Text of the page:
I love to listen to National Public Radio while driving to and from work. Although I knew that our emails from any provider (Google, MSN, Yahoo...) can be subpena by our government, I did not know that these providers can sort of ‘eavesdropping’ on our emails. Let me share a couple of interesting facts I learned today!
As my norm, I listen to Tell Me More hosted by Michel McQueen Martin (one of my many favorites on the NPR) on my way home. Michel was speaking with her guest panel of the Barber Shop about the big scandal involving General Petraeus and Paula Broadwell (my heart and prayers going out for their families). I was about to turn the station because I was somewhat tired about hearing the news surrounding the two individuals, until I heard about the email account that they shared the same password. ‘Big deal: right? ‘ Well, what I did not know was the method they were using to communicate with one another is called a digital dead drop. You see, the couple would save a draft email and log into the account to read the email. ‘What’s wrong with that?’, you may ask. Apparently, this is the same method terrorists, like the al-Qaida, would use as a form of communication. Wow! One would think the Director of the Central Intelligence Agency would have known about such a protocol? 🙂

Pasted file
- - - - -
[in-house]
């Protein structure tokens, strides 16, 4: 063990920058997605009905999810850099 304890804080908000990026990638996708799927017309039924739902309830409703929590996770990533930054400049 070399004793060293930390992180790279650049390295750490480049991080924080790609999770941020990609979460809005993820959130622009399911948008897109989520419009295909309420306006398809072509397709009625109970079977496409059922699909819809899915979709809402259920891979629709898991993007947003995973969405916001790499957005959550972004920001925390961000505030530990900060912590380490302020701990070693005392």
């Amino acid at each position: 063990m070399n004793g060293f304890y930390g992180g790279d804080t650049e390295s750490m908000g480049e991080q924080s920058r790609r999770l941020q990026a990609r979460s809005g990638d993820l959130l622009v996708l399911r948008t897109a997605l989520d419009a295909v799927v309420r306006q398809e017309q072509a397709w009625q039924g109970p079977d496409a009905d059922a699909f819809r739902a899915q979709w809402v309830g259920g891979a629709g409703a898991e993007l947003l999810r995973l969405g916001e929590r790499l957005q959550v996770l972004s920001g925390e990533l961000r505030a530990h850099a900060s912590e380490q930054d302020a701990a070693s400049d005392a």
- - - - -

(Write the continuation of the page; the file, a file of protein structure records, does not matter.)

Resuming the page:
Another interesting note, one of the guests mentioned that draft emails may not even need to be subpena by court to be read. Also, depending on the state you live in may determine how your email can be accessed by the government. I found it very interesting to know that in my state (Florida), if you hold a public position, your emails are deemed public record. Actually, I think this is for most states, if not all.
So, I did a general Google search for any thing on email privacy laws and found the following links below. I hope you found the info as interesting as I did when reading the information on these links. Feel free to add your comments on this topic. Remember, you don’t have to be someone working in the government or hold public office positions to fall victim of the ’email ease dropping’. BEWARE! Know your state laws and regulations on email privacy and practice email etiquette. 🙂